Disinterest Shown Regarding Satellite Casinos in Pennsylvania

by Kyle Miller

PennsylvaniaNot everyone is open to vying for a satellite casino license in the state of Pennsylvania.

All eyes have been on the state of Pennsylvania over the past few weeks as changes have been made to the gambling industry in the region. Lawmakers have approved, and the Governor signed into law legislation that will see many additions to the gambling landscape, including online gaming. Also in the mix are land based gaming venues known as satellite casinos. Satellite casinos can be created in areas that are at least 25 miles from the existing land based casinos of the state, with as many as 10 licenses up for grabs. While it seemed that areas would be open to hosting one of these gaming venues, it seems there is already disinterest in the aspect of offering such gaming.

Opting Out

The Pennsylvania Gaming Control Board released a new web site this week showing the townships that have chosen to opt out of being a host to a satellite casino. It is surprising to see that areas are already saying they are not interested. According to multiple media reports, Doug Harbach, a spokesperson for the Pennsylvania Gaming Control Board, stated that the Kennett Township of Chester County have already told the agency they are not interested and voted to ban the casino option.

While this township is the only area to officially say they are opting out, according to the Morning Call, others have that same intention. Macungie Borough is a town in Lehigh Valley that is small and reportedly town officials believe that a gaming venue would essentially be in someone’s back yard. The area reportedly has not area left in which to create a gaming venue.

It seems that other areas of the state will begin to come forward officially via this new website and show their position to opt out of being considered.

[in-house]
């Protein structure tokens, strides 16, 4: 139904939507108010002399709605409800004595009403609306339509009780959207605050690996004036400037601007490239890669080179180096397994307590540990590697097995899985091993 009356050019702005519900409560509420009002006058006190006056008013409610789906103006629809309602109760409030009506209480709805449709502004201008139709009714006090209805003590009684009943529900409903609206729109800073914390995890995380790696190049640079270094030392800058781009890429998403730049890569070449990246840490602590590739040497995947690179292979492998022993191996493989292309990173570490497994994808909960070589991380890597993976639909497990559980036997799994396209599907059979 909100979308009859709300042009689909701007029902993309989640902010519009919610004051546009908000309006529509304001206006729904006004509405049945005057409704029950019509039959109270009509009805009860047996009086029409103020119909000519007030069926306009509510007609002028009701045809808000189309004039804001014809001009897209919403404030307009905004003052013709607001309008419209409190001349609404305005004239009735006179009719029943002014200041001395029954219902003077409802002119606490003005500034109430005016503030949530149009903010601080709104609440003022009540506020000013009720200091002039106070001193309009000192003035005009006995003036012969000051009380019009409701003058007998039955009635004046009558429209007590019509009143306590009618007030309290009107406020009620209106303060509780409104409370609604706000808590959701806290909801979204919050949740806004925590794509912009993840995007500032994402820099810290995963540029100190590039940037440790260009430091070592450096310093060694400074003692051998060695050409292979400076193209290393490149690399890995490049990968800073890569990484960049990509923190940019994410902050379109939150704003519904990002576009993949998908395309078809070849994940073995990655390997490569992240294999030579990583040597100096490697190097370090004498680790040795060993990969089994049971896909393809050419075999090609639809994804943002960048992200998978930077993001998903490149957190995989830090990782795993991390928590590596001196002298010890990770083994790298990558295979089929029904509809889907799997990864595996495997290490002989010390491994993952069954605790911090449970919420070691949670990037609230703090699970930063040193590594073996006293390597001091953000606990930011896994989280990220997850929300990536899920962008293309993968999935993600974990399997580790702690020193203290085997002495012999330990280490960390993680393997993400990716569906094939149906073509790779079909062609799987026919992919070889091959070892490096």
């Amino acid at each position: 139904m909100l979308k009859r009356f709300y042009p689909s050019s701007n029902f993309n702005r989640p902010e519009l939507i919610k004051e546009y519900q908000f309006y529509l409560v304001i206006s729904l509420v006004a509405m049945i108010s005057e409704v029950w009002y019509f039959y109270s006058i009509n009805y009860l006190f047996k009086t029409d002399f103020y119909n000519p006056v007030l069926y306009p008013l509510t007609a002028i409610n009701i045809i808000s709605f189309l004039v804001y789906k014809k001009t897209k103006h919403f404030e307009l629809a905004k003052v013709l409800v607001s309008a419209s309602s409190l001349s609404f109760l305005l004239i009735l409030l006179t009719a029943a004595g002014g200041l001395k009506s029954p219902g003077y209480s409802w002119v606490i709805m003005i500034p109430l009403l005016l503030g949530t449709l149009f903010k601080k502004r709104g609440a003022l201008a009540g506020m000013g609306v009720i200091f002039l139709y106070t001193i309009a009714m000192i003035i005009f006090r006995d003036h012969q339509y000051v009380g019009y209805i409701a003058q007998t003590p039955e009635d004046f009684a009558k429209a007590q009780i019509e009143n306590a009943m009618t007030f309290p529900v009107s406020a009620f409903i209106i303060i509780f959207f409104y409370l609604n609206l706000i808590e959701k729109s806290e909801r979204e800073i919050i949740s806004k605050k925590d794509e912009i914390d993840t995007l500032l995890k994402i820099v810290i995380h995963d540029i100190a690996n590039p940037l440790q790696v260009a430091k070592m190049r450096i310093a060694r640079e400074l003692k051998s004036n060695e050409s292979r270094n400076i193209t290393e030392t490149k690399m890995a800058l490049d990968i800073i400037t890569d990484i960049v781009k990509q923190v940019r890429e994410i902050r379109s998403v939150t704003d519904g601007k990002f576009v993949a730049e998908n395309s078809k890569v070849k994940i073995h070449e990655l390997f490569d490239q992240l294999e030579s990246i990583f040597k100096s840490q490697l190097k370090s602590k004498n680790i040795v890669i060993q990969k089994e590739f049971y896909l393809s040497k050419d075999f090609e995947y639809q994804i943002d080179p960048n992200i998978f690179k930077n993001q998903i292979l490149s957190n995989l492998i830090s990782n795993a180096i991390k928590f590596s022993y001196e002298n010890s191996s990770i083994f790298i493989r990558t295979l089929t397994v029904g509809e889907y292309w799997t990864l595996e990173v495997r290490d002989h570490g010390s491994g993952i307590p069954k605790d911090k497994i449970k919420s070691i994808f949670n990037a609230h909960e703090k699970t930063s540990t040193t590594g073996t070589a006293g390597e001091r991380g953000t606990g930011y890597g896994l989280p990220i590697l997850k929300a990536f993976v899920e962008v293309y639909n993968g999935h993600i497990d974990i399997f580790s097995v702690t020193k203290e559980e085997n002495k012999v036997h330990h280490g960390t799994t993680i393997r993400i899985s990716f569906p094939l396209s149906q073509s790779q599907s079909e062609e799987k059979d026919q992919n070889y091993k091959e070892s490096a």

What Can Be Created

With the new law in place, the Board has the ability to award as many as 10 licenses for the satellite casinos. A satellite casino is essentially a mini-casino that can offer a small selection of table games and slot machines. As many as 40 table games can be installed along with as many as 750 slots.

Land-based casinos currently in operation in the state, there are 12, are said to be worried about the satellite casinos, particularly Penn National. To try and avoid any cannibalization, the satellite venues will have to be constructed at least 25 miles from the existing land based casinos.

A portion of the money earned from the satellite venues are to be put towards the casinos in the state that are currently struggling. However, Penn National is still worried that their Hollywood Casino will be affected. Located in Harrisburg, the Hollywood Casino is the only one, according to Penn National, that will be the closest to a satellite casino depending on where they are located. Other gaming venues of the state are located near other casinos, so the 25 mile radius will have to be stretched to accommodate multiple venues.

The officials of Hollywood Casino actually think that the satellite casinos will take away their patrons who visit the race track which will lower the race purses. This is something that the new legislation does not compensate for.

It will be interesting to see in the coming weeks which areas show disinterest in the satellite casinos as well as which operators want to get in on the mini-casino action.